Even though the center of circulation was well inland over the southeastern U.S. on Sunday morning, Tropical Depression Claudette prompted the issuance of a Tropical Storm Warning for the coast of North Carolina. At 8:00 a.m. EDT on Sunday the center of Tropical Depression Claudette was located at latitude 33.7°N and longitude 84.8°W which put it about 25 miles (40 km) west of Atlanta, Georgia. Claudette was moving toward the east-northeast at 13 m.p.h. (20 km/h). The maximum sustained wind speed was 30 m.p.h. (50 km/h) and there were wind gusts to 40 m.p.h. (65 km/h). The minimum surface pressure was 1007 mb.
A Tropical Storm Warning was in effect for the coast of North Carolina from Little River Inlet to Duck including Pamlico and Albemarle Sounds. A Tropical Storm Watch was issued for the portion of the coast from South Santee River, South Carolina to Little River Inlet, North Carolina.
Although the center of Tropical Depression Claudette had been over land for a day, the circulation was still well organized. A well defined center of lower pressure was evident at the surface. Bands of showers and thunderstorms were visible on satellite and radar images. The strongest winds were occurring in the bands that were over the northeastern Gulf of Mexico. The winds were weaker over land. Rain was falling over the region from northern Florida to North Carolina. The heaviest rain was falling in a band over northern Florida and a Tornado Watch was in effect for part of that region.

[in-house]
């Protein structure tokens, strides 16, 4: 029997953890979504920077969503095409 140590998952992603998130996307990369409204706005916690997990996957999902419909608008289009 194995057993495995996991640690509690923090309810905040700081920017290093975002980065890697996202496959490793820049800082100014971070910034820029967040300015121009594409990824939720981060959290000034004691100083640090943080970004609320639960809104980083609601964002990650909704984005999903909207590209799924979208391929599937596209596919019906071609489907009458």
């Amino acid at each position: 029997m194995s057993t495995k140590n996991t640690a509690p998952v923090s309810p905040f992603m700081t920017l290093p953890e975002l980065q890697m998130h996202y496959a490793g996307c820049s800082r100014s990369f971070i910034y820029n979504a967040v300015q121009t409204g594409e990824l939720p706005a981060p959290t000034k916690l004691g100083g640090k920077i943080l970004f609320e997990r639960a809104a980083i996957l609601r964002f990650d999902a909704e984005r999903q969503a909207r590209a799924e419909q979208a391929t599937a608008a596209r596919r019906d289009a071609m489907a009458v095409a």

Tropical Depression Claudette will move into an environment more favorable for intensification on Sunday. The center of Claudette will still be over land, but it will move east of the Appalachian Mountains. It will move between an upper level trough over the North Central U.S. and an upper level ridge southeast of the U.S. The trough and the ridge will produce southwesterly winds which will blow toward the top of the tropical depression. Those winds will cause some vertical wind shear, but they will also generate upper level divergence to the northeast of Tropical Depression Claudette. The upper level divergence could allow the surface pressure to decrease while Claudette is still over land. A decrease in pressure could generate enough additional force to increase the wind speeds along the coast of North Carolina and South Carolina, when the center Tropical Depression Claudette gets closer to the coast.
Tropical Depression Claudette will move north of a surface high pressure system centered southeast of the U.S. on Sunday. The high will steer Claudette toward the east-northeast during the next 24 hours. On its anticipated track the center of Tropical Depression Claudette will move across Georgia and South Carolina on Sunday. Claudette will continue to drop heavy rain over parts of the southeastern U.S. Flash Flood Watches were in effect for northern Florida, northern Georgia, South Carolina, and eastern North Carolina. There could also be enough wind shear to generate tornadoes in bands on the eastern side of Tropical Depression Claudette.